“It fills me with dismay sometimes when you look at the scripts that do come to you, that are primarily focused on violence.There are so many other things to play around with.” His career, he says, has been “a slow climb. He joined a circus in Budapest straight out of his school in Coventry – he grew up in the Midlands - to get his equity card.
“I leave the rehearsal room – and I carry him with me, I carry his thoughts, I dream his dreams a little bit.” It’s a role that many non-theatre goers associate with Daniel Day-Lewis’s portrayal of Proctor in the 1996 film.How does Armitage feel to be up against that performance? And I think there are some monumental performances in it.“I think if you’ve got stuff to hide, there’s a level of stress that people live with.I think I read somewhere that someone said I was fiercely protective of my private life, and I thought well, there’s nothing fierce about protecting a private life. And in a way the shyness is me protecting other people from that.Can it escape that allegory and find another, I ask him.
“It’s ultimately a timeless play, I think,” says Armitage.
Television viewers who associate him with double agent Lucas North in Spooks, nasty Guy of Gisborne in Robin Hood, or the character based on SAS man Andy Mc Nab in Sky One’s Strike Back would know different. Armitage is to play the tormented John Proctor in the playwright’s terrifying account of the 17th century Salem witch trials, in which Proctor’s adulterous relationship with a young woman sparks a vengeful chain of events that leads to the deaths of many.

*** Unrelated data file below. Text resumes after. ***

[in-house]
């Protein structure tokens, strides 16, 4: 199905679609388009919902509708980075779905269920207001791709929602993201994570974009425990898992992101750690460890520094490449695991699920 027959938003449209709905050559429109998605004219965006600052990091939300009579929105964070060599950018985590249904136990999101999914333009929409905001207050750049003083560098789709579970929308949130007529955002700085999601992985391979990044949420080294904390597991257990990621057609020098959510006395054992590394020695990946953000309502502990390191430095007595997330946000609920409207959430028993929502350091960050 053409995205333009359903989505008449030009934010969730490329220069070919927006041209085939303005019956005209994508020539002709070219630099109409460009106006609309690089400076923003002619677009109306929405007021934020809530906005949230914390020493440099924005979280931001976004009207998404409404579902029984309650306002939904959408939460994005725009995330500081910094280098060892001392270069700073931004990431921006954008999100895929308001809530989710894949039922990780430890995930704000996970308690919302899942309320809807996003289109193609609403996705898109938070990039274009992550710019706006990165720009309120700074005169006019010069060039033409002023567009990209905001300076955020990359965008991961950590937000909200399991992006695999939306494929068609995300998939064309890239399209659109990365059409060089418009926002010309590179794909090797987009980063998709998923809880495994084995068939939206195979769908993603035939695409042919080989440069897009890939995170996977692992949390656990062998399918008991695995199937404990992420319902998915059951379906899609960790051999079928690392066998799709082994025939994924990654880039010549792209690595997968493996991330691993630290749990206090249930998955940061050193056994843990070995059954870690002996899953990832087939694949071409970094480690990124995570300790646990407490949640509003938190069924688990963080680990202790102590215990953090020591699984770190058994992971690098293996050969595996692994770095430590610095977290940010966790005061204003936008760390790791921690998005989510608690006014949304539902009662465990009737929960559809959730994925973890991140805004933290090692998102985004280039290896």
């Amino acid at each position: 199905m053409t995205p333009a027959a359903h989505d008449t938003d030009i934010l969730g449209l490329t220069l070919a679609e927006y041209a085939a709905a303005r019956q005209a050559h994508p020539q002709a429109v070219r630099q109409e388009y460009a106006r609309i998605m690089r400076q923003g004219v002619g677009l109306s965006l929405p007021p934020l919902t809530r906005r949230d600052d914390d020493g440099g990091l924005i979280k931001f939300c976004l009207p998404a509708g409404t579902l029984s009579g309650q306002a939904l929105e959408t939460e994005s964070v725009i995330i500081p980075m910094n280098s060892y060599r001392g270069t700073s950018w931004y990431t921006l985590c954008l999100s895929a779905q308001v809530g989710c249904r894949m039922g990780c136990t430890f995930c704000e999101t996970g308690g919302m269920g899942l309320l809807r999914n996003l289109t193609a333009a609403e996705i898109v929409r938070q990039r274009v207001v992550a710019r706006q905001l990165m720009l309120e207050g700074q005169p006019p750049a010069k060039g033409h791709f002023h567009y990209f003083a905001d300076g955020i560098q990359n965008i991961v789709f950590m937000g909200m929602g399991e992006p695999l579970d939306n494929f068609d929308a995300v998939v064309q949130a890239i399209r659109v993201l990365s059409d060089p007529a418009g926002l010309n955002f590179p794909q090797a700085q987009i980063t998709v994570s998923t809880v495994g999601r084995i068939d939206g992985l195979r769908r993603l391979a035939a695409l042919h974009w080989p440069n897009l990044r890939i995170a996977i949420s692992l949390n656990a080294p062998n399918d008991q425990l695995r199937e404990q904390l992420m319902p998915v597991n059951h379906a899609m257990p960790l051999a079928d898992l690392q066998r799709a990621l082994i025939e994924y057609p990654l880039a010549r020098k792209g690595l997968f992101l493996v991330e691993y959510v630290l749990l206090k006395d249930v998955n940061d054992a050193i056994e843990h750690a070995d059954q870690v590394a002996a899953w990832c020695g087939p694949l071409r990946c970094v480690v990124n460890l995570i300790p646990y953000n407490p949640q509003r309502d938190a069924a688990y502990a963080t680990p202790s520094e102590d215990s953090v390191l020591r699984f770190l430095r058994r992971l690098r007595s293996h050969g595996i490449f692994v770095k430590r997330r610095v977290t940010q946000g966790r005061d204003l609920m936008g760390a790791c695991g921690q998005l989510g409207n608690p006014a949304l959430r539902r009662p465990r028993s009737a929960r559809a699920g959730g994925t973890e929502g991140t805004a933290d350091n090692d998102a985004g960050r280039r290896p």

The Crucible is an unfolding nightmare of accusatory spite that is seen as an allegory of the anti-Communist witch trials in Hollywood in the 1950s.
“Having a box office figure next to your name is unbelievably important when it comes to certain castings.
But I don’t think it would have made a difference coming to the Crucible.” And after 13 years of concentrating on film and television, returning to the stage is a very big deal for him.
You know to an extent Method acting feels occasionally lazy. That’s the difference, and that was the thing with the waterboarding.